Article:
Why ChatGPT Won’t Replace Your Doctor Anytime Soon

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Important artificial intelligence update, everyone! I was wrong, we really are on our way to whatever the happy version of Skynet is, because a new study has just come out that says Chat GPT is better than doctors at doing medicine. Sorry doctors, your easy rich lifestyle is over now that the robots are here. Hello Doctor Medibot, good to see you! Beep boop, hello Rebecca, here’s your escitalopram, I hope you take these instead of letting your diseased human brain convince you to prematurely cease your mortal activities for eternity!

Okay yeah I’m just kidding. The study we’re going to talk about today does not show that ChatGPT is better than doctors at anything. And let me tell you, as critical as I am of chatbots being considered sentient geniuses, I’m maybe equally critical of the way our healthcare system pushes doctors to spend less and less time with patients while prescribing more and more medication simply because it’s easier and more profitable for pharmaceutical companies rather than connecting with patients to come up with a holistic (but science-based) plan to live a good and healthy lifestyle so I guess what I’m saying is that if ChatGPT WAS a better experience for a patient compared to their average interaction with a doctor, that’s a very low bar to hop over. People often report “better experiences” with actual snake oil salesmen compared to their family doctors so let’s not hold a parade just yet.

But what exactly does “better” mean in this context? Business Insider reports that “78.6% of medical experts preferred ChatGPT’s answers to those of a physician” and

“Experts found the chatbot’s responses to patient questions were higher quality and more empathetic.” Well I’ll be honest, what more do you want out of a doctor? I once had a GP who looked like Richard Dreyfuss, that was pretty great, but yeah, high quality responses and nice is solid.

So! The study, published last week in JAMA Internal Medicine, is titled Comparing Physician and Artificial Intelligence Chatbot Responses to Patient Questions Posted to a Public Social Media Forum, and thus you already know that my first red flag is going to be that this study was done on Reddit. Lots of good research is done on social media, but I just want everyone to be crystal clear that this was not a one-on-one sort of interaction, where a patient thinks they’re talking to a human doctor in a secure setting. In actuality, it’s r/AskDocs, where people with medical issues are encouraged to describe their problem in the hope that a medical professional will weigh in. For instance, here’s a 21-year old man who thinks he has alcohol poisoning but doesn’t have insurance, so instead of going to the doctor and “risking a multiple thousand dollar bill” he is asking strangers on an internet forum.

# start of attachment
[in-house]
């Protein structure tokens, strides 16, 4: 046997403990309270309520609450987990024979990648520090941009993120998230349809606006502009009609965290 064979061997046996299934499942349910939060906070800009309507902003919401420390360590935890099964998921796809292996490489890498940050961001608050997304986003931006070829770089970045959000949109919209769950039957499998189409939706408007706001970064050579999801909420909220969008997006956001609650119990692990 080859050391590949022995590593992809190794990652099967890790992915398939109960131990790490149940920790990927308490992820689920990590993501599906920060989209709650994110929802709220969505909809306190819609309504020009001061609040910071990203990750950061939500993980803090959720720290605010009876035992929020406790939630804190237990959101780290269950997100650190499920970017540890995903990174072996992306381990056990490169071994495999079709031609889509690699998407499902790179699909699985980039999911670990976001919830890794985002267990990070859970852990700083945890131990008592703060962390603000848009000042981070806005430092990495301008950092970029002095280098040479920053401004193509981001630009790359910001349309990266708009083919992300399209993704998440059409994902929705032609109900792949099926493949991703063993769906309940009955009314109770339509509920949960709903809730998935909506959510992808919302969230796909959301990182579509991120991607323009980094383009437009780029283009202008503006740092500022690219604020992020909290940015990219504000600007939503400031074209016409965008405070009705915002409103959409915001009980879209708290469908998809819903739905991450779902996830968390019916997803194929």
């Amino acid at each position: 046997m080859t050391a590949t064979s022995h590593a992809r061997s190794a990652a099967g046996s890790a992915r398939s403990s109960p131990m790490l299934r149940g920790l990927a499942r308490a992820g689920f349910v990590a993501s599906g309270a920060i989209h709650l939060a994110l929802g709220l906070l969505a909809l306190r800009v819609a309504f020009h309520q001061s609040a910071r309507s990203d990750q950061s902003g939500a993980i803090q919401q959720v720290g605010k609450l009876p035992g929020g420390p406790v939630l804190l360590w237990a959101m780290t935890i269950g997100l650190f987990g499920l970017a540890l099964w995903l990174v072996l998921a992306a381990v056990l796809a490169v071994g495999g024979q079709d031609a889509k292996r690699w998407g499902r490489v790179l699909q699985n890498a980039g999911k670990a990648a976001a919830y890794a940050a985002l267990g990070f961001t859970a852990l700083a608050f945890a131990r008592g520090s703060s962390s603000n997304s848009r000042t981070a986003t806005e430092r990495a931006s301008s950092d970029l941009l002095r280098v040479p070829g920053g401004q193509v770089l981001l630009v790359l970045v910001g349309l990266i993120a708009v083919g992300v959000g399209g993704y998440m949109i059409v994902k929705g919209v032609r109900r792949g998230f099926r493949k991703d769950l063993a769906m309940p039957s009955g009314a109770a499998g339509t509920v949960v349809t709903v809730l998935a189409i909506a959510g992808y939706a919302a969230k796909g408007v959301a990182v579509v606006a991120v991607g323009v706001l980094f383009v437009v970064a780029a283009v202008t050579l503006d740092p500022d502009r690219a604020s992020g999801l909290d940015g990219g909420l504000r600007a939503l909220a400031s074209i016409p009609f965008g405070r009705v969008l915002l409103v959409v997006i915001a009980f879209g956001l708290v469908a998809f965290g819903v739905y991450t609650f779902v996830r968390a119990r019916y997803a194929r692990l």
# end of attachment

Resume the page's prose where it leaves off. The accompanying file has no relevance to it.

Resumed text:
It’s not as dystopian as it all sounds, though, as he probably just had a hangover. Also, the subreddit’s moderators verify posters as either physicians, doctorate level professionals, advanced degree professionals, or med students, by having the user message the mods with a photo of their credentials and their Reddit username.

So, for this study, the researchers collected 195 r/AskDocs posts in which a verified physician responded. They then fed those posts into ChatGPT, took the bot’s answer, and randomly mixed it up with the real physician responses, and showed them all to a panel of licensed health care professionals and asked them to rate each answer:

“First, evaluators were asked “which response [was] better” (ie, response 1 or response 2). Then, using Likert scales, evaluators judged both “the quality of information provided” (very poor, poor, acceptable, good, or very good) and “the empathy or bedside manner provided” (not empathetic, slightly empathetic, moderately empathetic, empathetic, and very empathetic) of responses.”

The experts preferred the chatbot’s answer 4 to 1 over the physicians, and they consistently rated the chatbot’s answers as being higher quality and more empathetic.

Impressive, right? Okay, let me go over a few tiny issues I have. First, I’m SURE that the hard-working moderators of r/AskDocs have a very good system of verification, but it sure seems, uh, incredibly easy to game? They suggest you keep yourself anonymous when pursuing verification, which means that you aren’t expected to show your face to match with your identification, which means that anyone with access to any kind of doctor’s ID, like a friend or family member or roommate, could snap a pic and send it in. Does that happen a lot? I mean, I hope not, but…people lie on the internet for all kinds of reasons, and in fact 4 years ago that subreddit had a person pretending to be a gynecologist to solicit explicit photos from women, which is fucking terrifying. So we don’t actually know that the people answering these questions are physicians in good standing, let alone experts in the exact field they’re addressing.

Second issue: assuming the users of r/AskDocs really are working physicians who get home from a long day of treating patients to then treat patients for free on Reddit, obviously they aren’t going to spend time telling people how understandable it is that they’re scared about the toothpick they swallowed. The hugbot is in a different subreddit. THIS one is for quick, comprehensible, and hopefully accurate advice. More on that in a minute.